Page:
17 – The third time he said to him, “Simon son of John, do you love Me?” Peter was hurt because Jesus asked him the third time, “Do you love Me?” He said, “Lord, You know all things; You know that I love You.” Jesus said, “Feed My sheep.
18 – I tell you the truth, when you were younger you dressed yourself and went where you wanted; but when you are old you will stretch out your hands, and someone else will dress you and lead you where you do not want to go.”
19 – Jesus said this to indicate the kind of death by which Peter would glorify God. Then He said to him, “Follow Me!”
20 – Peter turned and saw that the disciple whom Jesus loved was following them. (This was the one who had leaned back against Jesus at the supper and had said, “Lord, who is going to betray You?”)
21 – When Peter saw him, he asked, “Lord, what about him?”
22 – Jesus answered, “If I want him to remain alive until I return, what is that to you? You must follow Me.”
23 – Because of this, the rumor spread among the brothers that this disciple would not die. But Jesus did not say that he would not die; He only said, “If I want him to remain alive until I return, what is that to you?”
24 – This is the disciple who testifies to these things and who wrote them down. We know that his testimony is true.
25 – Jesus did many other things as well. If every one of them were written down, I suppose that even the whole world would not have room for the books that would be written.
Okay—before we go any further—let’s back up so we can better understand all that went on that day when Jesus had breakfast with His disciples. John has already told us that after Jesus rose from the dead, He appeared to the disciples as a group twice. And Matthew’s gospel account says that the second time Jesus met with them, He told them to go to Galilee and wait there for Him there. (Matthew 28:10) Well, they obeyed—they made the journey north from Jerusalem and began to wait for Jesus to appear.
Now—these days right after the resurrection must have been a confusing time for the disciples. They were excited—awed—that Jesus was alive—but they still felt kind of like they were in limbo. I mean, Jesus had appeared to them but only briefly and then He would disappear. They never knew exactly when they might see Him next. He came and went without much explanation or announcement. I think this must have left the disciples with an uncertain and perplexed feeling. Plus—they were restless because nothing seemed settled. They didn’t understand what was supposed to happen next. Everything was still up in the air for them that day in Galilee.
As I said, Jesus had told them WHERE to meet Him—but not WHEN—so they waited and waited hours—probably even days—with no sign of our Lord. And I think Jesus tarried like this to teach His disciples that they must learn patience. After all, if they were going to be used to further His kingdom, they would have to learn to wait on His timing and trust His eternal perspective. We must learn this discipline as well, because when we grow impatient with waiting and take matters in our own hands, we always foul up. Many times we loose ground in our efforts to grow spiritually because we get impatient. Who is it that said, “Waiting is the hardest work of faith?” It IS hard—but it is worth it because there is a special blessing for those who trust God’s timing. As Isaiah 64:4 says, “Since ancient times no ear has heard, no eye has seen any god beside You Who acts on behalf of those who wait for Him.”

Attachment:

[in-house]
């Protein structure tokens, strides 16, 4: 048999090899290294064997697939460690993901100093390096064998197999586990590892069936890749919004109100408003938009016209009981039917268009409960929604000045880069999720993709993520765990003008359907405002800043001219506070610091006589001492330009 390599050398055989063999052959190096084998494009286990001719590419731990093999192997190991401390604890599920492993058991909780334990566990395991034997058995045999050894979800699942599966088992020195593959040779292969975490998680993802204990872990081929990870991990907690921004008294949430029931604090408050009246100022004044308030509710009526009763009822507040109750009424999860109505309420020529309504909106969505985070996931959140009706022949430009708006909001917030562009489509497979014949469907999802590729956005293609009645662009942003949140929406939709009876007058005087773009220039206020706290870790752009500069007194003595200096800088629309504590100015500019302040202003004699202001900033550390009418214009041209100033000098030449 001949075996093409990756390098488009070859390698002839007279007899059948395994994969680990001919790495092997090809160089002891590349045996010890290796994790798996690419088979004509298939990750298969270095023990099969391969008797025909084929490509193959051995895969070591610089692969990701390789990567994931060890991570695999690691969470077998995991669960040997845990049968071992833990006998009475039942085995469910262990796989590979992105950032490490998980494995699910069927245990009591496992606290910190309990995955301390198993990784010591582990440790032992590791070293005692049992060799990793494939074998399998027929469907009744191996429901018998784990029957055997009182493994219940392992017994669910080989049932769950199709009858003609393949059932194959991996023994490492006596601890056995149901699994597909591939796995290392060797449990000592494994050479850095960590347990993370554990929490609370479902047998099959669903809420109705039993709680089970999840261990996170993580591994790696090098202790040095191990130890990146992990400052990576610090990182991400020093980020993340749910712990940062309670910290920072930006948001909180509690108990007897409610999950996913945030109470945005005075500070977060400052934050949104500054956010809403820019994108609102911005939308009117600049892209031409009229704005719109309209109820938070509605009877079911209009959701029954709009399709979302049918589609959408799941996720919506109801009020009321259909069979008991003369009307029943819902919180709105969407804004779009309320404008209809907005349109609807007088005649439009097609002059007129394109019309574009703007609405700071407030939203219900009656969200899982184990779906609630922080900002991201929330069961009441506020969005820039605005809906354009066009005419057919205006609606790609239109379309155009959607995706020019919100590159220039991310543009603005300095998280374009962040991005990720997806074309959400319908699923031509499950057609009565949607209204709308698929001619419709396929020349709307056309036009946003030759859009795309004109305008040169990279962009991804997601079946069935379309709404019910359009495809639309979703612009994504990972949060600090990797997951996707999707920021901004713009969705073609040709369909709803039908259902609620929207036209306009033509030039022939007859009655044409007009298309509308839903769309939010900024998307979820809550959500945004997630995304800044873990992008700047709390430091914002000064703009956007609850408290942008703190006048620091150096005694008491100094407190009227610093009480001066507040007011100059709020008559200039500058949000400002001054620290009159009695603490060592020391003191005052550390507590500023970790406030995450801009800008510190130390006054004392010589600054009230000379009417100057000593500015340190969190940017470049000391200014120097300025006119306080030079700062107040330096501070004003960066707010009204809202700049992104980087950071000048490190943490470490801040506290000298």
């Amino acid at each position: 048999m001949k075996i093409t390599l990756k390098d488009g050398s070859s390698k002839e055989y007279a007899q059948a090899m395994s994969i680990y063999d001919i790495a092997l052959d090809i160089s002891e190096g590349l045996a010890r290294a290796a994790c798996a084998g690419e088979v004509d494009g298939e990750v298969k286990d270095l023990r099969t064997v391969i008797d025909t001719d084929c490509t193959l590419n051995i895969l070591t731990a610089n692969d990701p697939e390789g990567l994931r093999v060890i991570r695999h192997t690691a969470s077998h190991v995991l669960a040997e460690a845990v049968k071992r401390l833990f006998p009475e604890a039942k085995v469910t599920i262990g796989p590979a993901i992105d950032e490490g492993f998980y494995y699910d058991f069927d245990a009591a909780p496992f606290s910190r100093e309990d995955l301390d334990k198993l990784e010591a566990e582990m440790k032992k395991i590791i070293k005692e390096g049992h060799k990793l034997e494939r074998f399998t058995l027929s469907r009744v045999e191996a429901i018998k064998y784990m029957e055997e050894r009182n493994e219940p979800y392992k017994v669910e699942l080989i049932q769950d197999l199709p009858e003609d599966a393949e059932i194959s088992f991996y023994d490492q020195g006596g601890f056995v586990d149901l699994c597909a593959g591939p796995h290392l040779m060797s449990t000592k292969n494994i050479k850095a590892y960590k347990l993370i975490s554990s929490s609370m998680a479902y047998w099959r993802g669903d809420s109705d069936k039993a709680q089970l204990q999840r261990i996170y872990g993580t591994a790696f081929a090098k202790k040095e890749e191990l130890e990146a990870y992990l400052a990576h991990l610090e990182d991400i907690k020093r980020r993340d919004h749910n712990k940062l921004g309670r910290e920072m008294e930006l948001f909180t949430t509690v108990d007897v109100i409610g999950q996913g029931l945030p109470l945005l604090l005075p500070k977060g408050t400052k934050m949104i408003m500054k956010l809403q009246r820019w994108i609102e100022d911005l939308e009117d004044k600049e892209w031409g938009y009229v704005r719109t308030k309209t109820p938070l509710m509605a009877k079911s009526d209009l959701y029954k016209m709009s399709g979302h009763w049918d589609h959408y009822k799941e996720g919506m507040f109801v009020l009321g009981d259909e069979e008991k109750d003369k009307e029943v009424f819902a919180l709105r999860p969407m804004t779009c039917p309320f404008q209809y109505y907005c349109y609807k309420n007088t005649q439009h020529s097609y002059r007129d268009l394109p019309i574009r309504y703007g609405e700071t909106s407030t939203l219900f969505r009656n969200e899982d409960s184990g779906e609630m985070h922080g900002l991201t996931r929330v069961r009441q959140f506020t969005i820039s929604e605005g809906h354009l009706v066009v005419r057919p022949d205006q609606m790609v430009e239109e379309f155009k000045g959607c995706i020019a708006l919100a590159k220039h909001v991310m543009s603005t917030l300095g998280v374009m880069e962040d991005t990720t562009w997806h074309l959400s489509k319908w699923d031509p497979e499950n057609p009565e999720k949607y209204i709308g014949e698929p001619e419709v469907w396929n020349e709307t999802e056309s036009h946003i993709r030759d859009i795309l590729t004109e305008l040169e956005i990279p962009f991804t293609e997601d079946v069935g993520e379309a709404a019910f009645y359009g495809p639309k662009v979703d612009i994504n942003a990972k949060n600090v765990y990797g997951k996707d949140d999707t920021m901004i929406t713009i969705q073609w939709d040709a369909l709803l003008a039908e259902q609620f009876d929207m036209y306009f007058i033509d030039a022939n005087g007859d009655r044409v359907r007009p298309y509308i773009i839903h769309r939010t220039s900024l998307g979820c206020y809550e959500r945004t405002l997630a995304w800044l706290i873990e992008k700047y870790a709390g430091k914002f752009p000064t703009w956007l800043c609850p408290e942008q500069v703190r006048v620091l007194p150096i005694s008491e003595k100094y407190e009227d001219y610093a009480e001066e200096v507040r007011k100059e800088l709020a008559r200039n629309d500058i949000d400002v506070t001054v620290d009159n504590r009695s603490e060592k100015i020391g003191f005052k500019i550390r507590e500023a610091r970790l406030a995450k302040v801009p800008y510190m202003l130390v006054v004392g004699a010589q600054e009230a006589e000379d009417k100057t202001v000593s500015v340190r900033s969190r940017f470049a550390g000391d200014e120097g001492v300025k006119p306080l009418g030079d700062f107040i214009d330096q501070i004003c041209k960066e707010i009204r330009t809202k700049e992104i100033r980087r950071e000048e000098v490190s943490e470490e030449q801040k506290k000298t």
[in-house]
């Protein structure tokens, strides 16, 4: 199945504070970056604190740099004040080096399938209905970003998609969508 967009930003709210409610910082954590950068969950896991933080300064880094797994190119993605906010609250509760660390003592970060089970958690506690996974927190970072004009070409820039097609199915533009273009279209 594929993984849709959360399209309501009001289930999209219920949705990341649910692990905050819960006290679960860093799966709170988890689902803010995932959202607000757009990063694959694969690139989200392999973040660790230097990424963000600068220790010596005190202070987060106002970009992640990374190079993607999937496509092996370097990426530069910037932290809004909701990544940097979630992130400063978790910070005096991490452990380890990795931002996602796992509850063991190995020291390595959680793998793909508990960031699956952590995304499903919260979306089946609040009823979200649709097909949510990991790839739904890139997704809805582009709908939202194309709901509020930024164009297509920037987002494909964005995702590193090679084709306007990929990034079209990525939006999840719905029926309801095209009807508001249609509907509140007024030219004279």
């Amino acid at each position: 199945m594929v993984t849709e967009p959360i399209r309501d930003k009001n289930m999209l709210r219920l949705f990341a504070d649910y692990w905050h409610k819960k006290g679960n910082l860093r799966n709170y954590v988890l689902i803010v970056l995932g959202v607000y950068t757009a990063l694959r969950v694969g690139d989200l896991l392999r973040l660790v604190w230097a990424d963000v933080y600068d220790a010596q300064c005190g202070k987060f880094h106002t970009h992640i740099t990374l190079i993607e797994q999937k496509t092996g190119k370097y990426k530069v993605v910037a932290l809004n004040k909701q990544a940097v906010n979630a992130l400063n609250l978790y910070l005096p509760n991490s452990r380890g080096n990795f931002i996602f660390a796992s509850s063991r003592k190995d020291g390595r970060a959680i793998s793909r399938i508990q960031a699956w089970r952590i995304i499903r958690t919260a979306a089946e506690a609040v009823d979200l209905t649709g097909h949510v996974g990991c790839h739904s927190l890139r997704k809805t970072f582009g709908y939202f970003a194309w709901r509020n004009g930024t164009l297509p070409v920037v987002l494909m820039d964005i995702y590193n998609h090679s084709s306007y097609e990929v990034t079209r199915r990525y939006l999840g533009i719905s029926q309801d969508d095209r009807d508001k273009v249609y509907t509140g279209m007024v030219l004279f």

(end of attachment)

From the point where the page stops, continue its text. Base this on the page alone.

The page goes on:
Well, impatient Peter had not yet learned this lesson so he said to the others, “I can’t sit around any longer. I’ve got to do something. Let’s go fishing.” So, they got a boat and spent the night trying to catch fish on the Sea of Galilee—which is the way professionals like Peter and John and James did it back then. They would go out at night and use torches to attract the fish and then snare them in their nets.
Now—I should point out that they probably weren’t just killing time. I think they were also hoping to make some pocket money—something they would have been short on since Judas had absconded with the group’s treasury. In any case, they labored all night—but to no avail. I imagine they tried every trick in the book on every known fishing hole in that huge lake and were still left exhausted and exasperated because nothing worked. In my mind’s eye other boats that were out that night were catching fish right and left but to Peter and the others it seemed as if the fish avoided THEIR boat on purpose. In fact, I think that is exactly what was happening. The fish didn’t come near the disciples’ boat because they had been ordered not to. Perhaps Jesus commanded them to stay away to teach the disciples another lesson—to give them an experience to look back on and be reminded that, as He said in John 15:5, “Apart from Me you can do nothing.” The late Ray Stedman said, “That night of failure was not without it’s lessons and benefits. We can do worse than fail—we can succeed and be proud of OUR success. We can succeed and forget the Hand Whose it is to give or withhold, to kill or to make alive.” Stedman is right. Failure can teach us how much we need God. It can remind us that any success we have is because of Him—that He is the source of “…every good and perfect gift.” (James 1:17) You see if we are not careful we become too proud of our accomplishments—we praise ourselves for our successes. As someone once wisely said, “The problem with SELF-made men is they tend to worship their creator.” So maybe the disciples needed a night of fruitless fishing to remind them once again of their need for Jesus!